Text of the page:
(Bloomberg News) Republican U.S. Representative Mike Simpson often begins speeches on the federal budget in his home state of Idaho with two questions.
First, he asks constituents whether they think budget deficits are a threat to the nation's security. Every hand goes up. The same happens when he asks if the government needs to spend less.
He then tells them the cheering is likely to stop: "By the time we're done, if we do what's right, every one of you is going to be mad at us."
While most attention has focused on cuts to Medicare in the 2012 budget that House Republicans passed on April 15, party lawmakers will also face a backlash against plans to slash $62 billion, or about 15%, from non-security discretionary programs, or those for which spending isn't mandated. The targets range from education and disease research to transportation and public safety.
The plan, written by Budget Committee Chairman Paul Ryan of Wisconsin, would cap non-security discretionary spending at $360 billion for the fiscal year beginning Oct. 1 and freeze it for five years. That's equal to 2006 spending levels. Democrats say that over a decade that means cuts to education, job training and social services of 25% below levels needed to maintain current services.
The reductions, which come on top of the $38.5 billion taken out of this year's budget, would need to be so deep because non-security spending makes up only about 12% of the budget and the plan calls for taxes to be cut. Appropriators this week returned from a two-week congressional recess to begin the process of targeting specific programs to meet Ryan's goal.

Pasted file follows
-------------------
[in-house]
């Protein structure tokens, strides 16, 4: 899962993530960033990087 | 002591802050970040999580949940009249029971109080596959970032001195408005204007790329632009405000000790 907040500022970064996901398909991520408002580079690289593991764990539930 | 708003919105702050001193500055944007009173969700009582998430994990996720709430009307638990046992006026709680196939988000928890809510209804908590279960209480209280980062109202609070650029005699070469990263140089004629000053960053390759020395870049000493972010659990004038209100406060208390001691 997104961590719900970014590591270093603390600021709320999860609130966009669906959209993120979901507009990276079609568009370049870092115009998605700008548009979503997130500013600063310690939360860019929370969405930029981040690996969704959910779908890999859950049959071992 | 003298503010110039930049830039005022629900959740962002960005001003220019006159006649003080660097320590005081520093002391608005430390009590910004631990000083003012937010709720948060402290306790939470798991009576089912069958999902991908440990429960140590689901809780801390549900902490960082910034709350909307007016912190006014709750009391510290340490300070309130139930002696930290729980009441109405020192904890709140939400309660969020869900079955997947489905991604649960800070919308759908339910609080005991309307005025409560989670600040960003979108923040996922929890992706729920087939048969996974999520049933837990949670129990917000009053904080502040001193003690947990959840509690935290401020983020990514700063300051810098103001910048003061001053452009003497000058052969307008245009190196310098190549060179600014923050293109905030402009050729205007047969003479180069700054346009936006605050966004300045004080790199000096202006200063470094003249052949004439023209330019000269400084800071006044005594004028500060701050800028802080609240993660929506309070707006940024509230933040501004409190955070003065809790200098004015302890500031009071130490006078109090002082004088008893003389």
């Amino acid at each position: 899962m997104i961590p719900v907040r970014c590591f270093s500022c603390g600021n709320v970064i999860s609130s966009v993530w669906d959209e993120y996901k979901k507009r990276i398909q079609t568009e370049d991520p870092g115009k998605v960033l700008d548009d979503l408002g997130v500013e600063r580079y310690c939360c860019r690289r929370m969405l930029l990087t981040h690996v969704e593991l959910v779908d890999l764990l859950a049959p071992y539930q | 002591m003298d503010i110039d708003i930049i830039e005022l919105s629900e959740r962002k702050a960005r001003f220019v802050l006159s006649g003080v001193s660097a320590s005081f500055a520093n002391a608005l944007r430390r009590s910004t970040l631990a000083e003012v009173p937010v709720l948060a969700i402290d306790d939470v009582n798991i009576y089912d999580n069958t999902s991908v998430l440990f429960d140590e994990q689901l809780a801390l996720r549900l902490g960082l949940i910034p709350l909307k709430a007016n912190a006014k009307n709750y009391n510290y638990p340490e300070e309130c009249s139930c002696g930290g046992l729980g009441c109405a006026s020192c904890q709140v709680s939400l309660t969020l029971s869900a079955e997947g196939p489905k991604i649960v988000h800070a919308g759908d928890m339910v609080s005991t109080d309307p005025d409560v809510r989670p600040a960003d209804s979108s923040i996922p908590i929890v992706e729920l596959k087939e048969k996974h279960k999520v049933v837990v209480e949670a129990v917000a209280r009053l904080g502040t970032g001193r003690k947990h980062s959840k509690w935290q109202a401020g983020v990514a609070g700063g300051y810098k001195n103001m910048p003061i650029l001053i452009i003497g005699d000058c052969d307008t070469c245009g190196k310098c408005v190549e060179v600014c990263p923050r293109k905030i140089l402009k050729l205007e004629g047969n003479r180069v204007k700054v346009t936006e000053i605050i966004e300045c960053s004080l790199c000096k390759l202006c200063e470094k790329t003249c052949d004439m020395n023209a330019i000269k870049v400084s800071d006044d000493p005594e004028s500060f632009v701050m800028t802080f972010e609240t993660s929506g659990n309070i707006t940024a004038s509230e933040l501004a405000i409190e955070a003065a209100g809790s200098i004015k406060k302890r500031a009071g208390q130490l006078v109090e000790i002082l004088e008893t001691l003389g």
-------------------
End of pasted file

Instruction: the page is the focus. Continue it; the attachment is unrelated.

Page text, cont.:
'Axe Will Fall'
Representative Chris Van Hollen, the top Democrat on the Budget Committee, said the Republican plan means "significant cuts" to research budgets at the National Institutes of Health, the National Science Foundation and the Department of Energy.
While it's unclear "exactly where the axe will fall," the Maryland lawmaker said his calculations show the Republican budget also would mean a 27% reduction from current levels in the budget category that funds local firefighters, and an 18% cut in the funding area that includes a program that puts more police officers on the street.
Representative George Miller, the top Democrat on the Education and Workforce Committee, said the Republican budget would mean the maximum Pell Grant award to help low-income students afford college would be cut by more than $2,500, bringing the top award to $3,040, the lowest since 1998.